Precious maps, books and artworks vanished from the Pittsburgh archive over the course of 25 years
By Travis McDade | Smithsonian Magazine
Far from a crime just against the library, the theft was a crime against the world’s cultural heritage. Everywhere they looked, the auditors found a staggering degree of destruction and looting.
A copy of Ptolemy’s groundbreaking La Geographia, printed in 1548, had survived intact for over 400 years, but now all of its maps were missing. Of an 18-volume set of Giovanni Piranesi’s extremely rare etchings, printed between 1748 and 1807, the assessors noted dryly, “The only part of this asset located during on-site inspection was its bindings. The contents have evidently been removed from the bindings and the appraiser is taking the extraordinary assumption that they have been removed from the premises.” The replacement value for the Piranesis alone was $600,000.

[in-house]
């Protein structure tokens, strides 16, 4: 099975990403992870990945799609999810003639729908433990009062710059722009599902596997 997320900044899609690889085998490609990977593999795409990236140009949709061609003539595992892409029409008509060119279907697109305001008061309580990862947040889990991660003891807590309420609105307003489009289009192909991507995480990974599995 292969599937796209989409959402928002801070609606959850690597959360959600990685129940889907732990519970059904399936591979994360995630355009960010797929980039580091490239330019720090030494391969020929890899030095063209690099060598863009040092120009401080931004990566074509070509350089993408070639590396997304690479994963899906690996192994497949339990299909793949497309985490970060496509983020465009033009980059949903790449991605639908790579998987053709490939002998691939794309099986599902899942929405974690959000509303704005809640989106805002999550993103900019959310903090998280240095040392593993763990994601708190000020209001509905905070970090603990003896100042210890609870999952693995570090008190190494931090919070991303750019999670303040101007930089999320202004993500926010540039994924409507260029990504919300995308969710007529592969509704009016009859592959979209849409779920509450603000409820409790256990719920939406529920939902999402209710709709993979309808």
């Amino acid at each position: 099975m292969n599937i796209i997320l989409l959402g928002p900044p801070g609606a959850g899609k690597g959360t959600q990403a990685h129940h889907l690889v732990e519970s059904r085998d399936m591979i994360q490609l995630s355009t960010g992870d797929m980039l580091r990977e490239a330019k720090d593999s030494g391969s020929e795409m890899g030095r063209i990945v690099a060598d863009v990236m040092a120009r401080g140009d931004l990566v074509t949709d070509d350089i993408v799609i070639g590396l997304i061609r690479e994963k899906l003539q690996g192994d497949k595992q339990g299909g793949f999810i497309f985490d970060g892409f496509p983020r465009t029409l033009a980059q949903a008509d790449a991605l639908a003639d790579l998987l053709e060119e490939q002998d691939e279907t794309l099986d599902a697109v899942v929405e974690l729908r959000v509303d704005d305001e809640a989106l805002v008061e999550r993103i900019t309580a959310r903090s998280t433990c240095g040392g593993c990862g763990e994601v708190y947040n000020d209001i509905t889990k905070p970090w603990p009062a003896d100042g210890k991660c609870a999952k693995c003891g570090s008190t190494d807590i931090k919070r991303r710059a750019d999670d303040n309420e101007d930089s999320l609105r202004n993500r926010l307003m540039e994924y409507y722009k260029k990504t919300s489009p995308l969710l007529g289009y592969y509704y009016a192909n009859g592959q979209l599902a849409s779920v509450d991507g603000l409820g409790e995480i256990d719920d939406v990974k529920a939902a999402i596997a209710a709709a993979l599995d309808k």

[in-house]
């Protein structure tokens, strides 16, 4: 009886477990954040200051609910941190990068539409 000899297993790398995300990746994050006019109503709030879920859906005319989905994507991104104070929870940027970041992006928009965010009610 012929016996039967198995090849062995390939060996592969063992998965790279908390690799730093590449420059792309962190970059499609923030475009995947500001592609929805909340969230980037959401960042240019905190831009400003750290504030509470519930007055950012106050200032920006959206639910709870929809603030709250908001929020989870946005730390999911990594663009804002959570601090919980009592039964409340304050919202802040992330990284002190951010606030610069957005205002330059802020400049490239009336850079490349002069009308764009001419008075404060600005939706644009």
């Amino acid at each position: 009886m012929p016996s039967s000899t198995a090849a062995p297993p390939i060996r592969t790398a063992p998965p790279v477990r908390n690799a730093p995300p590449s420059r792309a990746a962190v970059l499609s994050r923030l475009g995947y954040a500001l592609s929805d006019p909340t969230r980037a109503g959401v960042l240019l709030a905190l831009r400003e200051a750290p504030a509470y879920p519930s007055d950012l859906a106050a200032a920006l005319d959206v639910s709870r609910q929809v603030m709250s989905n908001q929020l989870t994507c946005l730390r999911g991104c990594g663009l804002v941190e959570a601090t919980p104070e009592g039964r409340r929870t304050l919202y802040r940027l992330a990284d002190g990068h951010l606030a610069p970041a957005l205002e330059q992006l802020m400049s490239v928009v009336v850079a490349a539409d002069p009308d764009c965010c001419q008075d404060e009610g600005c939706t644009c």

The thief lived close to the Caliban Book Shop in Pittsburgh, where he established a friendly business selling books to the owner, who marked the books “Withdrawn from Library.” The ethics code of the Antiquarian Booksellers’ Association of America states that members “shall make all reasonable efforts to ascertain that materials offered to him or her are the property of the seller,” and members “shall make every effort to prevent the theft or distribution of stolen antiquarian books and related materials.” Schulman was not only a member of the ABAA. He had served on its ethics and standards committee.
Read the entire detailed article here at the Smithsonian Magazine